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bowl with feet

Bowl with Human Feet, c.3750–3550 BC, possibly late Naqada I or early Naqada II, Predynastic period.

In the Predynastic period, potters created a wide variety of ceramic vessels with bowls; one unusual type has supports shaped like human feet. This example, made from Nile clay, is a simple round bowl tipped slightly forward as if to offer its contents.
The two moulded and shaped pieces representing human feet are solidly attached to the bowl's underside. The vessel's surface was smoothed, slipped, and polished, giving it a light sheen.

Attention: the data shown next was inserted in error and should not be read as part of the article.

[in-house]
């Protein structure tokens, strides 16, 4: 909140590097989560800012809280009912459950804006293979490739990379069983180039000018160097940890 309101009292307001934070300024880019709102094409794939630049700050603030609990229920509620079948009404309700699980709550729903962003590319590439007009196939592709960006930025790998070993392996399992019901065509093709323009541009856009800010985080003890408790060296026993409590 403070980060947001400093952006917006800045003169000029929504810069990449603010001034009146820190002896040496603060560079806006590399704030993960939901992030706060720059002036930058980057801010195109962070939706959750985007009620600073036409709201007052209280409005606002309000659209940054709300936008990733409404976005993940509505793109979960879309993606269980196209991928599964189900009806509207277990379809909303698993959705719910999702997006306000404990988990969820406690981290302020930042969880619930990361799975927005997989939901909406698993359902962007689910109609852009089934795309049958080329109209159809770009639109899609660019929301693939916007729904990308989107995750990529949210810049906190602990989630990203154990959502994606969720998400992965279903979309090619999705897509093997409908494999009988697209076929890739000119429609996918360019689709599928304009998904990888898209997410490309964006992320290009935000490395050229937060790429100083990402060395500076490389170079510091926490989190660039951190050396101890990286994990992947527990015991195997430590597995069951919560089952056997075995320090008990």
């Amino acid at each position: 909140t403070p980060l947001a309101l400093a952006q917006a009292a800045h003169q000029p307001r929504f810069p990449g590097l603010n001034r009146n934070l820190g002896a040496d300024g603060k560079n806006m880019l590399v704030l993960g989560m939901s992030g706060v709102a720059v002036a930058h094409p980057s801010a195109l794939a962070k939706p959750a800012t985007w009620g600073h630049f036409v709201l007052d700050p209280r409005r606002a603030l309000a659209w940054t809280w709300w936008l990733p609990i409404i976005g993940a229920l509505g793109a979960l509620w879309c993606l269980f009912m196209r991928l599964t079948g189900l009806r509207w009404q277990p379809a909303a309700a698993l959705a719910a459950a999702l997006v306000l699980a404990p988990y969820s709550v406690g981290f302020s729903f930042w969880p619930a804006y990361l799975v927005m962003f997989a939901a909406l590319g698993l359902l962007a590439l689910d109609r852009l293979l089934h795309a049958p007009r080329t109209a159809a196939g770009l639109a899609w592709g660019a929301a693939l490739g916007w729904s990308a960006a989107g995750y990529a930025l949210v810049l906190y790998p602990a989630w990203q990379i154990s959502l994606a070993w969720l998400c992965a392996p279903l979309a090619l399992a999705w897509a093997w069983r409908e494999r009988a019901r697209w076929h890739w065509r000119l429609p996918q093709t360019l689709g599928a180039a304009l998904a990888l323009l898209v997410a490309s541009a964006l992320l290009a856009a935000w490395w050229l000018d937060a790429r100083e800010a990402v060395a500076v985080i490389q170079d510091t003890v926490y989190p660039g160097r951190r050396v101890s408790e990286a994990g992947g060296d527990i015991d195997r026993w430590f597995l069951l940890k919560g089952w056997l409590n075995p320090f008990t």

The bowl standing on feet is very similar to the Egyptian hieroglyph meaning "to bring." Since none of the known bowls comes from a well-understood context, archaeologists cannot interpret their original use. Perhaps vessels like this were placed above the tomb to present offerings from the living to the deceased, a practice that was an established part of funerary ritual in pharaonic Egypt. They may also have been placed in shrines holding offerings to a deity.

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